Back in 2006 blogging was still in its infancy and I remember searching for a platform to launch my first blog. TypePad and Blogger were both big at that time, WordPress.com was around and growing, and Moveable Type, Joomla, Drupal, and WordPress.org were also good options. In fact there were so many good options that it was difficult to decide what foundation I would use for what I hoped to be my new job.
For my first few months of blogging I actually went with TypePad, but quickly found that it was very limited and wasn’t a good fit for my needs. I went back to the drawing board at that point and knew I needed something that was flexible and was also going to be around for the long haul. At that time open source was really starting to take off in the mainstream and WordPress.org was leading that charge in the blogging niche, so I decided to align myself with the WordPress community and re-launched my first blog. Between the WordPress plugins and both the free and premium WordPress themes available, I knew I had made the right choice and was able to quickly make a custom design with little work on my end. The flexibility and the excellent open source community was the key to creating a great experience for me, and many I talked to felt the same way.
Fast forward 7 years and WordPress continues to meet my needs and validate my early decision. One report I use to determine this is released annually by Royal Pingdom, which has done a study of the Top 100 blogs each year since 2009 and recently published their 2013 report. This report shows WordPress continues to grow as the top choice among the most prominent blogs. Initially back in 2009, WordPress was on 32% of the Top 100 blogs. Last year it was up to 48%. For 2013, WordPress is now on 52% of the Top 100 blogs, and I expect that percentage to continue to grow over the coming years thanks to its flexibility and the fact that it is very user friendly.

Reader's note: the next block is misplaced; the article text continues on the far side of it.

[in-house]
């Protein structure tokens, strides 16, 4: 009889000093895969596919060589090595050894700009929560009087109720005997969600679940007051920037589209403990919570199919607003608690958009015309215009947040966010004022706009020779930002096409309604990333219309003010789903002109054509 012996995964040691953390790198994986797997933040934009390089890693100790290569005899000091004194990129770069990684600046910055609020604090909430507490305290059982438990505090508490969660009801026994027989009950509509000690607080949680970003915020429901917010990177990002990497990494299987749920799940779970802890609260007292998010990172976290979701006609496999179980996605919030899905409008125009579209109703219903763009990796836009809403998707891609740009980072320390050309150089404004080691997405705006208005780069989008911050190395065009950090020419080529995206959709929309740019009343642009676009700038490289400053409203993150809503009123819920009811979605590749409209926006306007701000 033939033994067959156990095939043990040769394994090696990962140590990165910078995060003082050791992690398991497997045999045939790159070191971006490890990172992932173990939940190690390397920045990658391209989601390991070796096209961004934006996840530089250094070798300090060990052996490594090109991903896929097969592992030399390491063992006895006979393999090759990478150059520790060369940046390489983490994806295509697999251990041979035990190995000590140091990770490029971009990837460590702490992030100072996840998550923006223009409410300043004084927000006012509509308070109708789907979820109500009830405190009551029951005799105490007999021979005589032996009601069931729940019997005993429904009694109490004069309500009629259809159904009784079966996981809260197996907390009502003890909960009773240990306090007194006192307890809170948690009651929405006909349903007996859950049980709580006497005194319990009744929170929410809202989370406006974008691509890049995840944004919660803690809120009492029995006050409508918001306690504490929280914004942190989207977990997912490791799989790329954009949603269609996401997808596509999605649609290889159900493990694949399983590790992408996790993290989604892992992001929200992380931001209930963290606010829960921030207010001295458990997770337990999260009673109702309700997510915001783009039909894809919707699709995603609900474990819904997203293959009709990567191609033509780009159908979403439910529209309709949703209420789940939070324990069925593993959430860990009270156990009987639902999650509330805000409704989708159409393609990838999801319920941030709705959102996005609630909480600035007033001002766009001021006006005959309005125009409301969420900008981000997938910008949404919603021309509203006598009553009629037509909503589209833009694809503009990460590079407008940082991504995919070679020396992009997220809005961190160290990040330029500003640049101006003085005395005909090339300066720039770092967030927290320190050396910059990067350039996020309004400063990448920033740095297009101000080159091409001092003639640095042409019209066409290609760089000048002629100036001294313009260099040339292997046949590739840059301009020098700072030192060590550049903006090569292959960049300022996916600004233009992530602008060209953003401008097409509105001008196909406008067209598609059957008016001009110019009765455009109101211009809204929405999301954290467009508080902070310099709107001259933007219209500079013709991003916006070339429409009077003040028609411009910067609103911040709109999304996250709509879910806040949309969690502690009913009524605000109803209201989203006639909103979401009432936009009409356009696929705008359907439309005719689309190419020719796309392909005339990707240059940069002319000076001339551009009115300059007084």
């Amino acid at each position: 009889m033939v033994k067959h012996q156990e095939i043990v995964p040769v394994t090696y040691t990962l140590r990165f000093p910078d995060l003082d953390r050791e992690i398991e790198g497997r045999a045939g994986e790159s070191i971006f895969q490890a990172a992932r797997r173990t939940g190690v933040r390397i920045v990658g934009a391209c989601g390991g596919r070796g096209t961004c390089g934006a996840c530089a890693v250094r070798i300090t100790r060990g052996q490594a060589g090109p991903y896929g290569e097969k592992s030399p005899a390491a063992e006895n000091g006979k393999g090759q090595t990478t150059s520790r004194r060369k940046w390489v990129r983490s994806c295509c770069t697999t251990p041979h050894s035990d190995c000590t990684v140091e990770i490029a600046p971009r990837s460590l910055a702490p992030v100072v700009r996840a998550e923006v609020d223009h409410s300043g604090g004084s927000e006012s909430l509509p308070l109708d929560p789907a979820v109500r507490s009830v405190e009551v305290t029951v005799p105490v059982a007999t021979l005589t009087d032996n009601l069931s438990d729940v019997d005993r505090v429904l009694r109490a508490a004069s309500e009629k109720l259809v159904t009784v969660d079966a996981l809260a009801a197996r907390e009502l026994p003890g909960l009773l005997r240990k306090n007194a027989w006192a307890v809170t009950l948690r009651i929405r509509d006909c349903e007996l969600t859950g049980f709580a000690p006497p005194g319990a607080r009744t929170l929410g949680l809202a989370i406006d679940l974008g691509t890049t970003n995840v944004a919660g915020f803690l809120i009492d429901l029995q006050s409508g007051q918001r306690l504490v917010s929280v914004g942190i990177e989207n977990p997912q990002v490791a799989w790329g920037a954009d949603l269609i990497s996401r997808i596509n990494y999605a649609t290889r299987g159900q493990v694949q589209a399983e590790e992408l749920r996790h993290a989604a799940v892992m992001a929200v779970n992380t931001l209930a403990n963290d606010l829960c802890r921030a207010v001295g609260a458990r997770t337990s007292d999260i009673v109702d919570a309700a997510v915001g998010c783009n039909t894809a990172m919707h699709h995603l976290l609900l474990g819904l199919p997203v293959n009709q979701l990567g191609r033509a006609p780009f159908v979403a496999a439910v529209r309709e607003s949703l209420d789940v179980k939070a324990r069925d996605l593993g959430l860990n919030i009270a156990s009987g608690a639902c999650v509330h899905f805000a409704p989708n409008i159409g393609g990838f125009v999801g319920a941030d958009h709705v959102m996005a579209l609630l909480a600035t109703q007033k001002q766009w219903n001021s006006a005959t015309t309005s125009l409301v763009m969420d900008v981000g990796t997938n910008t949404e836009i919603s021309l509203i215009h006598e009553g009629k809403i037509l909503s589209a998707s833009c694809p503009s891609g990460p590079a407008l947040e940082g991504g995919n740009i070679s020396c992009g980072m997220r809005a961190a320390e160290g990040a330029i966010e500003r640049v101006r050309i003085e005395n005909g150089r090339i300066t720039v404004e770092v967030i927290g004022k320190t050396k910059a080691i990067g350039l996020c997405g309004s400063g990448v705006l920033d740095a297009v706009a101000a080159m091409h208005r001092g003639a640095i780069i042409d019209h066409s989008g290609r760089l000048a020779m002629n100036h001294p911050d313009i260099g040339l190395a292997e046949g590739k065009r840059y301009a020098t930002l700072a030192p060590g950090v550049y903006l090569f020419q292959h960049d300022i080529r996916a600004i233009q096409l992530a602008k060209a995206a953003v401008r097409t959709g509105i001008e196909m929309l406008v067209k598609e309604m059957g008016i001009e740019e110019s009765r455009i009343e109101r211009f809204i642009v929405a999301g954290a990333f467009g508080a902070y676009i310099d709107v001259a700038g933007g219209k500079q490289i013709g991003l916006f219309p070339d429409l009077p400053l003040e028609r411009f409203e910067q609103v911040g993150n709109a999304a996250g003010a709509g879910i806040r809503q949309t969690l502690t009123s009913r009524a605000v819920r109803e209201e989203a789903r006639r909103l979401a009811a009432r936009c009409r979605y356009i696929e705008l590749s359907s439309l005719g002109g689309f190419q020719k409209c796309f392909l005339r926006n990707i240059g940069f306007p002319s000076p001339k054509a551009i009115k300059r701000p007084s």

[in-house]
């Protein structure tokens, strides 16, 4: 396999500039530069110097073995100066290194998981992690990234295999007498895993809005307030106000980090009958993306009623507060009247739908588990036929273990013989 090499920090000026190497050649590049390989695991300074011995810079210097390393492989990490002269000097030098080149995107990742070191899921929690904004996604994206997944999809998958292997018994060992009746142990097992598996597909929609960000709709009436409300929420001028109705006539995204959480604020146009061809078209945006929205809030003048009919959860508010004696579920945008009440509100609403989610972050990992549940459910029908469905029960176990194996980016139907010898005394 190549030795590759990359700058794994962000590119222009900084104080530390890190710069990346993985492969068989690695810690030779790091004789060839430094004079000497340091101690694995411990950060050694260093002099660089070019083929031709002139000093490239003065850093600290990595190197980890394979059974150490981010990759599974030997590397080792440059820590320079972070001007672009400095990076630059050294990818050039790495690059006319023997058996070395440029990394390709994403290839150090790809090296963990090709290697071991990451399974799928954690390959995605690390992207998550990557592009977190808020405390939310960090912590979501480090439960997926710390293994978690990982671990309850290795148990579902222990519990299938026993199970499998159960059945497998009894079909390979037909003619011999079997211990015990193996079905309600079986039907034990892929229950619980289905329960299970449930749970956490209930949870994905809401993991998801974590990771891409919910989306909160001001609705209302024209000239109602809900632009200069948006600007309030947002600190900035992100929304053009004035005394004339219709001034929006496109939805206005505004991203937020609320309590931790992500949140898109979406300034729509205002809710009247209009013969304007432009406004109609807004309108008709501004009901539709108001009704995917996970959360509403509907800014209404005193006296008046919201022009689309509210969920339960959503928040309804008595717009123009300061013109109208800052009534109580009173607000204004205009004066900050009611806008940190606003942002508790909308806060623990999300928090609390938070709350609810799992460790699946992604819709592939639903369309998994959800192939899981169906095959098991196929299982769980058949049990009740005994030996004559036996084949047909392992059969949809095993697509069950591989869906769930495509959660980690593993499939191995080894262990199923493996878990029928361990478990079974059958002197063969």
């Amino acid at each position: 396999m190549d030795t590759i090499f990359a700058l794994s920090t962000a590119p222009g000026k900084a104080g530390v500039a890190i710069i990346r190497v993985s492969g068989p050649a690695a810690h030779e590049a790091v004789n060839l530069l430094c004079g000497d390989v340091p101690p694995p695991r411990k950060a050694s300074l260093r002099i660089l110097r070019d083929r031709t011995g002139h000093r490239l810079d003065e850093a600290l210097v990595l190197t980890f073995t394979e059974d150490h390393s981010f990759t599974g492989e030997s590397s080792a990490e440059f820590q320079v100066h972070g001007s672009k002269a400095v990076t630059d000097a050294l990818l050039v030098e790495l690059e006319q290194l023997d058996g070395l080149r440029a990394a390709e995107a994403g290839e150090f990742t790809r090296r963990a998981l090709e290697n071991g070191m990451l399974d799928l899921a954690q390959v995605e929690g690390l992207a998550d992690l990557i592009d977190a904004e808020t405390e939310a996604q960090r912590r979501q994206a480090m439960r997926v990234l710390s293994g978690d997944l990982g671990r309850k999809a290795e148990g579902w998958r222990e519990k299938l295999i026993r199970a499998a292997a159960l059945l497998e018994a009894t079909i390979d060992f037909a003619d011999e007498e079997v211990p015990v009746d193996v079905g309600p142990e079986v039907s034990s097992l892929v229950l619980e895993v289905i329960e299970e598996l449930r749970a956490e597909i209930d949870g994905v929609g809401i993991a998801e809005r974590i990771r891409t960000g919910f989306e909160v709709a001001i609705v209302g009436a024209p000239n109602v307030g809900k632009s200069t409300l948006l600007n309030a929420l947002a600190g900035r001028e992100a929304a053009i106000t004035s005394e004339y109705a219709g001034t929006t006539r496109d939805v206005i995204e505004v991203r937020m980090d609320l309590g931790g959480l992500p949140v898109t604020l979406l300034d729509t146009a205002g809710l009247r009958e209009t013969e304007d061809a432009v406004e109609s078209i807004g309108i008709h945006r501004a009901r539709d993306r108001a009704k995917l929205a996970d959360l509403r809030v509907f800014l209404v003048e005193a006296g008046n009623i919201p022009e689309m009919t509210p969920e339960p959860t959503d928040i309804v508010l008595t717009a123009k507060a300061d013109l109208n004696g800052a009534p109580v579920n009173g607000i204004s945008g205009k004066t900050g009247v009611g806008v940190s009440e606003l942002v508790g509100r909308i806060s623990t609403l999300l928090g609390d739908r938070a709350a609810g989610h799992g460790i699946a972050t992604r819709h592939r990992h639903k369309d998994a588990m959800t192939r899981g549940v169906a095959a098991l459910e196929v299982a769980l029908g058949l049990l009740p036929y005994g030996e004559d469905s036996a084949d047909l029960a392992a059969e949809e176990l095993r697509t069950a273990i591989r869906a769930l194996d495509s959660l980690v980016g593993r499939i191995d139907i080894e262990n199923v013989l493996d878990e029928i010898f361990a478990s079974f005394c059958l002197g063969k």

According to Wikipedia, WordPress is used by over 14.7% of the top 1 million websites and manages over 22% of all new websites created as of August 2011, boasting a total of over 60 million websites. Its hard to imagine what these numbers will look like next year or several years from now.
Over the weekend I noticed that WordPress has launched a sweet new visual resource for their blogging software, which can be found at WordPress.tv. As you would probably guess by the domain extension, WordPress.tv will provide video tutorials for both WordPress.org and WordPress.com installations.
If you look at it now, you’ll find a lot of extremely basic tutorials for people new to WordPress, but one cool thing is you can submit requests to see future WordPress video tutorials. I would imagine over time you’ll start to find a lot more advanced WordPress tutorials.
Some other cool things about WordPress.tv:
WordPress.tv is also now the place to find all that awesome WordCamp footage that was floating around the web without a home. See the presentations you missed and get a peek at behind-the-scenes action. We call it WordCampTV.
You’ll also find slideshows of presentations made by Automattic employees and other WordPress gurus, plus interviews I’ve done with the media and fellow bloggers.
I hope you’ll consider WordPress.tv not just a support resource, but also a place to hang out and keep up with all the geeky goodness going on in the WordPress community. Tune in regularly for fresh content and updates to the WordPress.tv blog. Lots more is on the way.
With all the acquisitions lately by Automattic (the parent company responsible for WordPress), you almost have to wonder what is next. Well, today that question was answered when Matt Mullenweg announced that Automattic has acquired PollDaddy.
Unlike the past few acquisitions, there is a good chance most of you are already familiar with PollDaddy, who is currently considered to be the leader in internet polling. They are the polling service of choice by most bloggers because they are easy to build, can be integrated into your blog, and allow people to vote from most feed readers (increasing the number of votes you’ll receive).